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MRI rules supreme in postoperative knee, but challenges remain
CHICAGO - Advances in procedures such as knee replacement, ligamentous reconstruction, and articular cartilage and meniscus repair have led to rapid growth in open and arthroscopic knee surgery. This has heightened demand for postoperative MRI, yet the topic is barely covered in the literature, according to Swiss researchers.
The anterior cruciate ligament (ACL) is one of the most frequently injured ligaments of the knee. During the first month after surgery, MR signal intensity of ACL grafts is usually low on T1- and T2-weighted MRI, and thus is similar to normal patellar tendon, reflecting the relatively avascular nature of the grafts, noted lead author Dr. Ralph Gnannt, from the department of radiology at Zurich University Hospital, in a comprehensive education exhibit presented at the RSNA 2011 congress.
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Mammography, CT, PET/MRI pace Philips RSNA product debuts
CHICAGO - Philips Healthcare is highlighting its renewed push in mammography in its RSNA booth, as well as new product introductions in CT and the ongoing development of its PET/MRI program, which got a boost with a key regulatory clearance before the show. The company has also introduced new products in digital x-ray and ultrasound, as well as a new branding for its iSite PACS software line.
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Non-DICOM-compliant CDs are increasingly common
CHICAGO - The Mayo Clinic in Rochester, MN, has experienced a disconcerting increase over the past four years in the number of outside image CDs that fail to conform to the DICOM standard, according to a study presented on Monday at the RSNA 2011 meeting.
In a four-year review of outside patient image CDs imported by the Mayo Clinic, a research team found a statistically significant drop in hard-copy films being imported and a significant increase in DICOM-compliant CDs. However, the number of non-DICOM-compliant CDs almost doubled.
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Study shows advanced imaging growth coming to an end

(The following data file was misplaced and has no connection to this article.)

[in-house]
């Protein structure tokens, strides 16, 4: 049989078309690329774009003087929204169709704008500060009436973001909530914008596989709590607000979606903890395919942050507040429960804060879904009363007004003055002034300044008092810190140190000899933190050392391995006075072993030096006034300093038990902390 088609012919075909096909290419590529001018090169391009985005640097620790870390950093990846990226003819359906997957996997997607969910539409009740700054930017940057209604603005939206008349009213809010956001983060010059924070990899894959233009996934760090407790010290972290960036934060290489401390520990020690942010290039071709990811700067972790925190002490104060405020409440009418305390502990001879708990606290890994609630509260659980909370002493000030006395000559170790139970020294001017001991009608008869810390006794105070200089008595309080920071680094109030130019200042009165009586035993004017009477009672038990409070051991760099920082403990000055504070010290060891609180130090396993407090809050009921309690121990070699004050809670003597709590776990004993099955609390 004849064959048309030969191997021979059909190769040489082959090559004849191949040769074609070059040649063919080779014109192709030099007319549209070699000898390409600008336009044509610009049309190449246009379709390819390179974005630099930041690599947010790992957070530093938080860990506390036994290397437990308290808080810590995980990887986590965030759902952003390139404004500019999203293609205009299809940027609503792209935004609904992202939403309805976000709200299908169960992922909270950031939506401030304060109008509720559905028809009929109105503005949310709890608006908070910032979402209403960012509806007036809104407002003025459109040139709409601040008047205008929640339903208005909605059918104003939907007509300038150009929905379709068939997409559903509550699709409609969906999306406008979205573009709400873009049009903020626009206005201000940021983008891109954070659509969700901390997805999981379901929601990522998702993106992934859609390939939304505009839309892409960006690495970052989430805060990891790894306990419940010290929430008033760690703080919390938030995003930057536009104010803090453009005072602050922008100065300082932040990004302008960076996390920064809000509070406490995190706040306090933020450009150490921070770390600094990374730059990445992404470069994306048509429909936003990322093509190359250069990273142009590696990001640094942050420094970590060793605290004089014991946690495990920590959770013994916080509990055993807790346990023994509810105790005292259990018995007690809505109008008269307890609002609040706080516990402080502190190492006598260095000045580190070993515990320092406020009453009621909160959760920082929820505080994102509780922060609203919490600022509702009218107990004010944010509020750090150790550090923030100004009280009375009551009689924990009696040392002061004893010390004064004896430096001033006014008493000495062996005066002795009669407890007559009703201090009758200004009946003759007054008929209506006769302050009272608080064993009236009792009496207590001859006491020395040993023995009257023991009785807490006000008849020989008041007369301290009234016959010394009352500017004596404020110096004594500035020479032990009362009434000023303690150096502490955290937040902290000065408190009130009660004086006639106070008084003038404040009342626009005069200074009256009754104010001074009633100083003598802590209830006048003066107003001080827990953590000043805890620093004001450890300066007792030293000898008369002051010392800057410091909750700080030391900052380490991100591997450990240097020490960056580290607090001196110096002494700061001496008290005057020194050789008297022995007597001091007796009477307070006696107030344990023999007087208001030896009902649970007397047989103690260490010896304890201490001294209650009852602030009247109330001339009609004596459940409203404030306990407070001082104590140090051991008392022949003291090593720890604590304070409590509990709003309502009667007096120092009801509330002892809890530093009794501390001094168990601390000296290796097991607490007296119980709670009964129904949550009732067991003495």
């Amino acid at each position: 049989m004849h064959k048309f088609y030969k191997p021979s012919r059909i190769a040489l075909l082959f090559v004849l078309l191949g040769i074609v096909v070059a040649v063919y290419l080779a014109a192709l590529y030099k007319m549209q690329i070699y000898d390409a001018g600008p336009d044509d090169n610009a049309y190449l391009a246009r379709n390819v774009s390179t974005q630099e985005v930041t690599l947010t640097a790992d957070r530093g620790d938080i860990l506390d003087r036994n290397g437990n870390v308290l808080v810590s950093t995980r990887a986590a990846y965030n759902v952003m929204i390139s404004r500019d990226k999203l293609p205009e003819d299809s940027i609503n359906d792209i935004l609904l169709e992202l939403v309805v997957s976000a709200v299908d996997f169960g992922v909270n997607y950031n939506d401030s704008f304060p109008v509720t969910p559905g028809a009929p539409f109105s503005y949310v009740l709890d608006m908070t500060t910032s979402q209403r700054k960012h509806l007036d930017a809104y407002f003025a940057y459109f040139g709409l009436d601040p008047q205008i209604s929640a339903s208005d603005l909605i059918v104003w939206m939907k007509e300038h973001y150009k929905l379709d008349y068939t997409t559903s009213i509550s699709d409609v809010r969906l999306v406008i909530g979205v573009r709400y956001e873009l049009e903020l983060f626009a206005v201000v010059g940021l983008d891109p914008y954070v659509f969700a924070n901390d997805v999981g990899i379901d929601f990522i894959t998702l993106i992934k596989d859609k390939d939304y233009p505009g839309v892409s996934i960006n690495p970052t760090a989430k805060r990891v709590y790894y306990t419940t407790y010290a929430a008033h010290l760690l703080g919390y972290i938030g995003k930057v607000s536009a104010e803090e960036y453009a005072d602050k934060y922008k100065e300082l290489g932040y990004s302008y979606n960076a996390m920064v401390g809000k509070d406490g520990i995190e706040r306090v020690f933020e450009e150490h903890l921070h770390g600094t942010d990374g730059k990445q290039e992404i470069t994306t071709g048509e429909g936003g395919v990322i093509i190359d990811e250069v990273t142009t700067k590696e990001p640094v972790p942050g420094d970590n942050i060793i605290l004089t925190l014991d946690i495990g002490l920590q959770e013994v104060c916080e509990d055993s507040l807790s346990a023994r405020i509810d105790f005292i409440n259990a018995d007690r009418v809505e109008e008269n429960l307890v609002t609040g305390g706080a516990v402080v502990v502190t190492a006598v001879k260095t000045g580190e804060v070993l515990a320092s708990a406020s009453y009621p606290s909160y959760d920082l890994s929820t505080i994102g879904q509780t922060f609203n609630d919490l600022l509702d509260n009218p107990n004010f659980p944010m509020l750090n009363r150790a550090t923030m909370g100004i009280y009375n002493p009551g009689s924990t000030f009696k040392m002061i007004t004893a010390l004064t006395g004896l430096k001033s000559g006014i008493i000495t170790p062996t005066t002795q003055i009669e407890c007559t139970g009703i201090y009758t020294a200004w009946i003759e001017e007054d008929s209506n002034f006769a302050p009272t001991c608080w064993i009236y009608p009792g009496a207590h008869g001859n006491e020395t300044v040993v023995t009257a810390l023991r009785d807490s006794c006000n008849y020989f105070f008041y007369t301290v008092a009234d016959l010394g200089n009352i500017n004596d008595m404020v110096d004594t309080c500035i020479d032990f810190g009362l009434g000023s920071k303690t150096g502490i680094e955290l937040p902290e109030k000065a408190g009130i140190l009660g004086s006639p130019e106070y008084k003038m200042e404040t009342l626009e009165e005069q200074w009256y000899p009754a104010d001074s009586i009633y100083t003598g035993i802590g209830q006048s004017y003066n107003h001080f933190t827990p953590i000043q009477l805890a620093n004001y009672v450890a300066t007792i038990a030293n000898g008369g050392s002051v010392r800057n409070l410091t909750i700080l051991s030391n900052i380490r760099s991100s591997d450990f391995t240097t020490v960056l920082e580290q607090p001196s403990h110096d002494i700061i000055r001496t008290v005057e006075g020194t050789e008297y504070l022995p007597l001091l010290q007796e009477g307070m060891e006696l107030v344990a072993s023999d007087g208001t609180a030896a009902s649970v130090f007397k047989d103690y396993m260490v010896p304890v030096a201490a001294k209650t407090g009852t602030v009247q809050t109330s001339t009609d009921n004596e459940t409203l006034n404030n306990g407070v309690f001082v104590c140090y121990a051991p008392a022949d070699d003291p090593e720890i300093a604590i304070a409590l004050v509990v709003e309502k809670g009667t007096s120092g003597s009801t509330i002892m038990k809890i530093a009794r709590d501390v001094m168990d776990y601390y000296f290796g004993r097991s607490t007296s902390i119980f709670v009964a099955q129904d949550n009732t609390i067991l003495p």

CHICAGO - The rapid rise in the early 2000s of utilization of advanced imaging modalities such as CT, MRI, and nuclear medicine has come to an end, according to researchers at Thomas Jefferson University in Philadelphia.
In this RSNA 2011 poster session, Dr. Richard Sharpe presented findings from a study he and colleagues conducted to determine whether the previously seen dramatic growth patterns of these advanced imaging modalities have changed in recent years. He found that from 2007 through 2009, there was significant curtailment of growth in CT and MRI, and, in fact, the rate of nuclear medicine utilization actually decreased.
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Pay attention! A different brain pathway for kids with ADHD
CHICAGO - Researchers employing functional MRI have found that children with attention deficit/hyperactivity disorder (ADHD) may show different brain activity patterns when processing visual attention information.
At a press briefing at the RSNA 2011 meeting, Xiaobo Li, PhD, assistant professor of radiology at the Albert Einstein College of Medicine, said the study among 18 children with ADHD and 18 controls indicated that "the pattern of brain activity for processing visual attention information looks a little different in children with ADHD."
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Day two of RSNA 2011 news includes:
AMA president: Radiologists face income 'triple jeopardy'
CHICAGO - The failure of the congressional "supercommittee" puts radiologists, in particular, in triple jeopardy for income cuts, warned the president of the American Medical Association (AMA) in a plenary speech at this week's RSNA 2011 meeting.
Dr. Peter Carmel, president of the AMA and chief of neurosurgery at New Jersey Medical School, said that failure of congressional committee to find a way to carefully cut government spending means that Medicare will suffer an automatic 2% reduction due to the "sequestration" formula.